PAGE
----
Giuseppe Domenico Scarlatti (Naples, 26 October 1685 – Madrid, 23 July 1757) was an Italian composer who spent much of his life in the service of the Portuguese and Spanish royal families. He is classified as a Baroque composer chronologically, although his music was influential in the development of the Classical style. Like his renowned father Alessandro Scarlatti he composed in a variety of musical forms although today he is known almost exclusively for his 555 keyboard sonatas.
Life and career
Domenico Scarlatti was born in Naples, Kingdom of Naples, in 1685, the same year as Johann Sebastian Bach and George Frideric Handel. He was the sixth of ten children and a younger brother to Pietro Filippo Scarlatti, also a musician. He most likely first studied under his father, the composer and teacher Alessandro Scarlatti; other composers who may have been his early teachers include Gaetano Greco, Francesco Gasparini, and Bernardo Pasquini, all of whom may have influenced his musical style.
He became a composer and organist at the royal chapel in Naples in 1701. In 1704, he revised Carlo Francesco Pollarolo's opera Irene for performance at Naples. Soon after, his father sent him to Venice; no record exists of his next four years. In 1709 he went to Rome in the service of the exiled Polish queen Marie Casimire, where he met Thomas Roseingrave. Scarlatti was already an eminent harpsichordist: there is a story of a trial of skill with George Frideric Handel at the palace of Cardinal Ottoboni in Rome where he was judged possibly superior to Handel on that instrument, although inferior on the organ. Later in life, he was known to cross himself in veneration when speaking of Handel's skill.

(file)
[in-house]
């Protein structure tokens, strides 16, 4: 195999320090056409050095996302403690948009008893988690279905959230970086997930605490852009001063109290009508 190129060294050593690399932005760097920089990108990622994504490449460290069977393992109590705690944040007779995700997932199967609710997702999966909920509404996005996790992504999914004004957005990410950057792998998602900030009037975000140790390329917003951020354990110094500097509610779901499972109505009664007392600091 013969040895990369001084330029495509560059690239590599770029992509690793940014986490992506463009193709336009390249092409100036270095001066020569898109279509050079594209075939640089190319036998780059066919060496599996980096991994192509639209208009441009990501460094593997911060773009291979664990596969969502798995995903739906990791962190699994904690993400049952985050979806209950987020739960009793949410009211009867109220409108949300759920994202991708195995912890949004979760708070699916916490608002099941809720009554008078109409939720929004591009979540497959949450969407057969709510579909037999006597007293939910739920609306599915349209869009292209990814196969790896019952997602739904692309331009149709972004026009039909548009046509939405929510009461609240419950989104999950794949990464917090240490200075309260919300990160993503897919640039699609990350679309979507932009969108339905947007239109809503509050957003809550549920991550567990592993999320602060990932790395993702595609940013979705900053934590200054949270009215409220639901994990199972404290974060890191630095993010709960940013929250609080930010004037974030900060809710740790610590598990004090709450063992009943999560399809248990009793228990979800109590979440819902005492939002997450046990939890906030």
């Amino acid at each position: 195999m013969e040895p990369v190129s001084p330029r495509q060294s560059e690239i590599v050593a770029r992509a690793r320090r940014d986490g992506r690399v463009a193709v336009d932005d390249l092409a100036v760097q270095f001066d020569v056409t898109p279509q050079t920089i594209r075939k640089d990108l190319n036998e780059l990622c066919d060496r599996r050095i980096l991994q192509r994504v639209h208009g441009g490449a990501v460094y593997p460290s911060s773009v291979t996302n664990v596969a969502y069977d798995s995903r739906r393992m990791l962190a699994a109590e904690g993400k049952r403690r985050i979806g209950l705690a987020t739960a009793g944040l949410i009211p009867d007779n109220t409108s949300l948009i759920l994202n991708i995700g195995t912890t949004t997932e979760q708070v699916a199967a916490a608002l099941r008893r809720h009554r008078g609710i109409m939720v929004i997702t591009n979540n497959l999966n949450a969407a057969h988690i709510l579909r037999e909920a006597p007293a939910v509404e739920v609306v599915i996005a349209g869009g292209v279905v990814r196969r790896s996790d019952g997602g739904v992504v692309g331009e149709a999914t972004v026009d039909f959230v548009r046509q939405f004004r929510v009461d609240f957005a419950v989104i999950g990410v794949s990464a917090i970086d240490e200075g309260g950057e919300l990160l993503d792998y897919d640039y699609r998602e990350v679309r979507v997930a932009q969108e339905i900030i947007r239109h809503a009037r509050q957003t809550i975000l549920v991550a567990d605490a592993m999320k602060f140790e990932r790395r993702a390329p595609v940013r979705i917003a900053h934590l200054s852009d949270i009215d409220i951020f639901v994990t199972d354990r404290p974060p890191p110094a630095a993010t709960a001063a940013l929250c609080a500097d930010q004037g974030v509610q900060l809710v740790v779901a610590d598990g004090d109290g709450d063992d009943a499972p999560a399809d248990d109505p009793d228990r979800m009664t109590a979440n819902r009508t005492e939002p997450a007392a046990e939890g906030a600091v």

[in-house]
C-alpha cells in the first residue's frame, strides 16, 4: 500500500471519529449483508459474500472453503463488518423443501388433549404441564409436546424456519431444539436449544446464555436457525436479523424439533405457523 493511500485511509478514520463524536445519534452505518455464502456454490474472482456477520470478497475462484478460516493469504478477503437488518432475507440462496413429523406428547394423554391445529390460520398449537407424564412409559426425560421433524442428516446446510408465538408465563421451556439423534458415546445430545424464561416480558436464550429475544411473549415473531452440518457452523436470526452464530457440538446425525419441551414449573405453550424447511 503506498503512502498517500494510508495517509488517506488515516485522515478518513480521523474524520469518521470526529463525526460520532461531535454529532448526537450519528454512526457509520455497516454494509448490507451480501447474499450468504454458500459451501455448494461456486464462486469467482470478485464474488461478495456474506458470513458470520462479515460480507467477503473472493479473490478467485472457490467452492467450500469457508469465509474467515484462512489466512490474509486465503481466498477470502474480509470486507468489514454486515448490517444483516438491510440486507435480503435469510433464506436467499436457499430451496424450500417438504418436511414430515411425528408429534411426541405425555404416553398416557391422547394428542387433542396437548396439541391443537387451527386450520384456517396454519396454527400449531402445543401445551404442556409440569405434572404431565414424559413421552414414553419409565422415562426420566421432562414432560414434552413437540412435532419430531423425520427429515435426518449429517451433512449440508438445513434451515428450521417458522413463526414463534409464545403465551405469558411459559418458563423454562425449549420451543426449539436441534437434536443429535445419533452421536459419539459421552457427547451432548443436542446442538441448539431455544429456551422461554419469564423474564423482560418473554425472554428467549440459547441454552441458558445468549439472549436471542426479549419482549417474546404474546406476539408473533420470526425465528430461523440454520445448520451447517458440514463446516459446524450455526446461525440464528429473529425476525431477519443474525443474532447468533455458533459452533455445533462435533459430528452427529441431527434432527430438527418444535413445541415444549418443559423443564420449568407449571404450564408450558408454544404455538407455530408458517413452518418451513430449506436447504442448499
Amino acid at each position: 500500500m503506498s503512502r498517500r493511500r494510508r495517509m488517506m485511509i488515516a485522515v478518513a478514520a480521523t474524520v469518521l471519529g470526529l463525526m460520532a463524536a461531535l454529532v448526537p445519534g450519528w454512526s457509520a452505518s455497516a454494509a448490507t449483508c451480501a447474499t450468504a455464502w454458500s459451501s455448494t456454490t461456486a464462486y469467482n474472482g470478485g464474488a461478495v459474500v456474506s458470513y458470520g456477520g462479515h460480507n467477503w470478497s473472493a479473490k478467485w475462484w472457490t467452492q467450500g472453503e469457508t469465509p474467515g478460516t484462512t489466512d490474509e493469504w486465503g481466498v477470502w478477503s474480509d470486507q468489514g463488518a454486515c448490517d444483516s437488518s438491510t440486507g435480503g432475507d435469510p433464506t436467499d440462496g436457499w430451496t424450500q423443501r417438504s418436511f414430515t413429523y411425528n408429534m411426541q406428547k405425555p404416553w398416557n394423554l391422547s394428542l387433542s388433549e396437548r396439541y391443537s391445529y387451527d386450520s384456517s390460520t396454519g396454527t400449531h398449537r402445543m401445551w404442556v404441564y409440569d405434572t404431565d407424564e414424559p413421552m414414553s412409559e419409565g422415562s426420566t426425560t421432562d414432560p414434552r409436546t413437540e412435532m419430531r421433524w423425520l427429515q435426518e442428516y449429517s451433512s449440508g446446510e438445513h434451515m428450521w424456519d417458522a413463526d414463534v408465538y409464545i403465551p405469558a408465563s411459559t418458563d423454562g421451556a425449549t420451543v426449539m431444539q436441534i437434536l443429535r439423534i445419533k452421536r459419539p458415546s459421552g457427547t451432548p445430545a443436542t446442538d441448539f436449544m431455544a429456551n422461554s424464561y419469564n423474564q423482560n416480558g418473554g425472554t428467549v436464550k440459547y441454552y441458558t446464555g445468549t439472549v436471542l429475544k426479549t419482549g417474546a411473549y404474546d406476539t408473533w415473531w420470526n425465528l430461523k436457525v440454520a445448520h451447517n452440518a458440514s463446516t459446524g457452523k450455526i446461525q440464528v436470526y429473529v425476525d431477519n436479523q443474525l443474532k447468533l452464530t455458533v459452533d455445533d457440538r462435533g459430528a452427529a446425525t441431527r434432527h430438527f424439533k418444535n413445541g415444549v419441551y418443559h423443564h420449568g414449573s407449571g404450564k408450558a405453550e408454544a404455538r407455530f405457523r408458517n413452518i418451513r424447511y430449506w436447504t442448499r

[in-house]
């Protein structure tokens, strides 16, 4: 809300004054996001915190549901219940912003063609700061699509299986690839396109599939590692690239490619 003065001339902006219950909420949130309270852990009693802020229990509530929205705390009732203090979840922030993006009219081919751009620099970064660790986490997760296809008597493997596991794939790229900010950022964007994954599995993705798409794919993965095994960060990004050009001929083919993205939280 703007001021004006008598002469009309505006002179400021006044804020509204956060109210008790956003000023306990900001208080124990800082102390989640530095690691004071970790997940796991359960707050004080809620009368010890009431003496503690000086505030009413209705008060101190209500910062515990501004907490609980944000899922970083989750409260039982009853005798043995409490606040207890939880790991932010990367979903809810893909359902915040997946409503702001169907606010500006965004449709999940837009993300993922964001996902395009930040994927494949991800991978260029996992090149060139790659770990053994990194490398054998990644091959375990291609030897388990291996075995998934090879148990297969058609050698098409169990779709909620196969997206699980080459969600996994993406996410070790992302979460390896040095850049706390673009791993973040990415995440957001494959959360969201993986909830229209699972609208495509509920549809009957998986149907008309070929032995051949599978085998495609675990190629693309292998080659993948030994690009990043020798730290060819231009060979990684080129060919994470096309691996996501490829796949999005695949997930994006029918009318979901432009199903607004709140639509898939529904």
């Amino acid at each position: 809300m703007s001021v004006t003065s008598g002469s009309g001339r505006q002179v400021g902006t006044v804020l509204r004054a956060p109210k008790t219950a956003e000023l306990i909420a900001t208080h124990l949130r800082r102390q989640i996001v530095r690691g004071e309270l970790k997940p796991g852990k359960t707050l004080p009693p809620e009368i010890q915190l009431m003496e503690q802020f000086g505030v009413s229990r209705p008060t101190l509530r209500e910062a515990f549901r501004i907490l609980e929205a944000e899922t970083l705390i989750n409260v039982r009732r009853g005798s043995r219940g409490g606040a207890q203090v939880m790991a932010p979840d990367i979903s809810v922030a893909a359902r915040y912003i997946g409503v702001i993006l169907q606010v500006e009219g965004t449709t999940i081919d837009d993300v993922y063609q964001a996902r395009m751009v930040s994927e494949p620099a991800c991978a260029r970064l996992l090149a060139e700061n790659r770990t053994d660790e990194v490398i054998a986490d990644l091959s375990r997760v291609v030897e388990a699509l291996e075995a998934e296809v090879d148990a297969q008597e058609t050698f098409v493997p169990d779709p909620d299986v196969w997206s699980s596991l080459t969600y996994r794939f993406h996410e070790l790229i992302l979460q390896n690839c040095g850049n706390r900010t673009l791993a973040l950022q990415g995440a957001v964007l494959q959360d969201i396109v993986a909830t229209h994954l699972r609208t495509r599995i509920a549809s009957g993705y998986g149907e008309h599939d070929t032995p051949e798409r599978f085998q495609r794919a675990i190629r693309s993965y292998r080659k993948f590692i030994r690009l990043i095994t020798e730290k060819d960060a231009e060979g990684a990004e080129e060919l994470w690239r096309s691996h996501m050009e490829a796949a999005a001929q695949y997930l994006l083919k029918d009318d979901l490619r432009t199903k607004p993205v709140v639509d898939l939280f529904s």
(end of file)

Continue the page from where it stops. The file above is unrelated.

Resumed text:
In Rome, Scarlatti composed several operas for Queen Casimira's private theatre. He was Maestro Di Cappella at St. Peter's from 1715 to 1719. In 1719 he travelled to London to direct his opera Narciso at the King's Theatre.
According to Vicente Bicchi (Papal Nuncio at the time), Domenico Scarlatti arrived in Lisbon on 29 November 1719. There he taught music to the Portuguese princess Maria Magdalena Barbara. He left Lisbon on 28 January 1727 for Rome, where he married Maria Caterina Gentili on 6 May 1728. In 1729 he moved to Sevilla, staying for four years and gaining a knowledge of flamenco. In 1733 he went to Madrid as music master to Princess Maria Barbara, who had married into the Spanish royal house. When the Princess became Queen of Spain Scarlatti remained in the country for twenty-five years, where he had five children. After the death of his wife in 1742 he married a Spaniard, Anastasia Maxarti Ximenes. Among his compositions during his time in Madrid were a number of the 555 keyboard sonatas for which he is best known.
Scarlatti befriended the castrato singer Farinelli, a fellow Neapolitan also enjoying royal patronage in Madrid. The musicologist Ralph Kirkpatrick acknowledged that Farinelli's correspondence provides "most of the direct information about Scarlatti that has transmitted itself to our day." Domenico Scarlatti died in Madrid,at the age of 71. His residence on Calle Leganitos is designated with a historical plaque, and his descendants still live in Madrid.
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Only a small fraction of Scarlatti's compositions were published during his lifetime; Scarlatti himself seems to have overseen the publication in 1738 of the most famous collection, his 30 Essercizi ("Exercises"). These were rapturously received throughout Europe, and were championed by the foremost English writer on music of the eighteenth century, Dr. Charles Burney.
The many sonatas which were unpublished during Scarlatti's lifetime have appeared in print irregularly in the two and a half centuries since. Scarlatti has, however, attracted notable admirers, including Frédéric Chopin, Johannes Brahms, Béla Bartók, Dmitri Shostakovich, Heinrich Schenker, Vladimir Horowitz, Emil Gilels, Arturo Benedetti Michelangeli, and Marc-André Hamelin. The Russian school of pianism has particularly championed the sonatas.
Frédéric Chopin, as a piano teacher, notably wrote: